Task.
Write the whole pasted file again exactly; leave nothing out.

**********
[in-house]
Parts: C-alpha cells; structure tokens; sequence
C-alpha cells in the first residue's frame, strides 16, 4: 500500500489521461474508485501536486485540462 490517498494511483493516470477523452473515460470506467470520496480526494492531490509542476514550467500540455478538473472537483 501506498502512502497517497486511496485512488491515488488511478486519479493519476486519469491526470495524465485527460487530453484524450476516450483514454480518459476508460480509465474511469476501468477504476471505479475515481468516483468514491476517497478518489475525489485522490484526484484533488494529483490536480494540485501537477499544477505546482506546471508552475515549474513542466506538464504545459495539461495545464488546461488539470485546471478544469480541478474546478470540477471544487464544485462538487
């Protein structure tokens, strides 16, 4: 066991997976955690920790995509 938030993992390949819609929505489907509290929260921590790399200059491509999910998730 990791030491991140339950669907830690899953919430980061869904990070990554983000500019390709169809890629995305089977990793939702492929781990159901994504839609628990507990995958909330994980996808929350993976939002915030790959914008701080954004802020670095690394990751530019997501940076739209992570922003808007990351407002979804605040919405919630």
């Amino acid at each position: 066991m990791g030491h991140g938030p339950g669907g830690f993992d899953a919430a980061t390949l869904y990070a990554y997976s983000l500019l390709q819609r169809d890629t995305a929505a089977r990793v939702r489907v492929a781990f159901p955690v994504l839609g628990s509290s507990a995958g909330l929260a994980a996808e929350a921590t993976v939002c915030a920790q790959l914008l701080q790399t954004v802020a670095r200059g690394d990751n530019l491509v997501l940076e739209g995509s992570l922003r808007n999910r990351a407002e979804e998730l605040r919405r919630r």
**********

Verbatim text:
[in-house]
Parts: C-alpha cells; structure tokens; sequence
C-alpha cells in the first residue's frame, strides 16, 4: 500500500489521461474508485501536486485540462 490517498494511483493516470477523452473515460470506467470520496480526494492531490509542476514550467500540455478538473472537483 501506498502512502497517497486511496485512488491515488488511478486519479493519476486519469491526470495524465485527460487530453484524450476516450483514454480518459476508460480509465474511469476501468477504476471505479475515481468516483468514491476517497478518489475525489485522490484526484484533488494529483490536480494540485501537477499544477505546482506546471508552475515549474513542466506538464504545459495539461495545464488546461488539470485546471478544469480541478474546478470540477471544487464544485462538487
């Protein structure tokens, strides 16, 4: 066991997976955690920790995509 938030993992390949819609929505489907509290929260921590790399200059491509999910998730 990791030491991140339950669907830690899953919430980061869904990070990554983000500019390709169809890629995305089977990793939702492929781990159901994504839609628990507990995958909330994980996808929350993976939002915030790959914008701080954004802020670095690394990751530019997501940076739209992570922003808007990351407002979804605040919405919630």
């Amino acid at each position: 066991m990791g030491h991140g938030p339950g669907g830690f993992d899953a919430a980061t390949l869904y990070a990554y997976s983000l500019l390709q819609r169809d890629t995305a929505a089977r990793v939702r489907v492929a781990f159901p955690v994504l839609g628990s509290s507990a995958g909330l929260a994980a996808e929350a921590t993976v939002c915030a920790q790959l914008l701080q790399t954004v802020a670095r200059g690394d990751n530019l491509v997501l940076e739209g995509s992570l922003r808007n999910r990351a407002e979804e998730l605040r919405r919630r």